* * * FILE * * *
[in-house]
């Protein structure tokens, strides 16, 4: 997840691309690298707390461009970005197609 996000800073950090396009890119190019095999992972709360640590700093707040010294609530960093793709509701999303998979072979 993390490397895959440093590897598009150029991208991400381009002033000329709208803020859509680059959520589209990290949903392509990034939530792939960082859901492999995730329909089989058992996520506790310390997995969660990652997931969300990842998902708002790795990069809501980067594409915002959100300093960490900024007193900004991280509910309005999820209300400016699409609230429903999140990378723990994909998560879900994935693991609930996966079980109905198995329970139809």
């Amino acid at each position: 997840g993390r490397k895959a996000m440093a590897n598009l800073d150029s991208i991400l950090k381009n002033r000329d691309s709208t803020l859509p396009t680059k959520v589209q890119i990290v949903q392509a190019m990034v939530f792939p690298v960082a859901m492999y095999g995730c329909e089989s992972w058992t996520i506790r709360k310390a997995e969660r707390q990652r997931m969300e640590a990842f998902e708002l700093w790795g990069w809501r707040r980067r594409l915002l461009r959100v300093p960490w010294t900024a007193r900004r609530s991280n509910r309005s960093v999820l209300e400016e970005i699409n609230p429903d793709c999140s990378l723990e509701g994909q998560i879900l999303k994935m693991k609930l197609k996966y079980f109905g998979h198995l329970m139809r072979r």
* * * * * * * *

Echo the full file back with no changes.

[in-house]
């Protein structure tokens, strides 16, 4: 997840691309690298707390461009970005197609 996000800073950090396009890119190019095999992972709360640590700093707040010294609530960093793709509701999303998979072979 993390490397895959440093590897598009150029991208991400381009002033000329709208803020859509680059959520589209990290949903392509990034939530792939960082859901492999995730329909089989058992996520506790310390997995969660990652997931969300990842998902708002790795990069809501980067594409915002959100300093960490900024007193900004991280509910309005999820209300400016699409609230429903999140990378723990994909998560879900994935693991609930996966079980109905198995329970139809």
């Amino acid at each position: 997840g993390r490397k895959a996000m440093a590897n598009l800073d150029s991208i991400l950090k381009n002033r000329d691309s709208t803020l859509p396009t680059k959520v589209q890119i990290v949903q392509a190019m990034v939530f792939p690298v960082a859901m492999y095999g995730c329909e089989s992972w058992t996520i506790r709360k310390a997995e969660r707390q990652r997931m969300e640590a990842f998902e708002l700093w790795g990069w809501r707040r980067r594409l915002l461009r959100v300093p960490w010294t900024a007193r900004r609530s991280n509910r309005s960093v999820l209300e400016e970005i699409n609230p429903d793709c999140s990378l723990e509701g994909q998560i879900l999303k994935m693991k609930l197609k996966y079980f109905g998979h198995l329970m139809r072979r």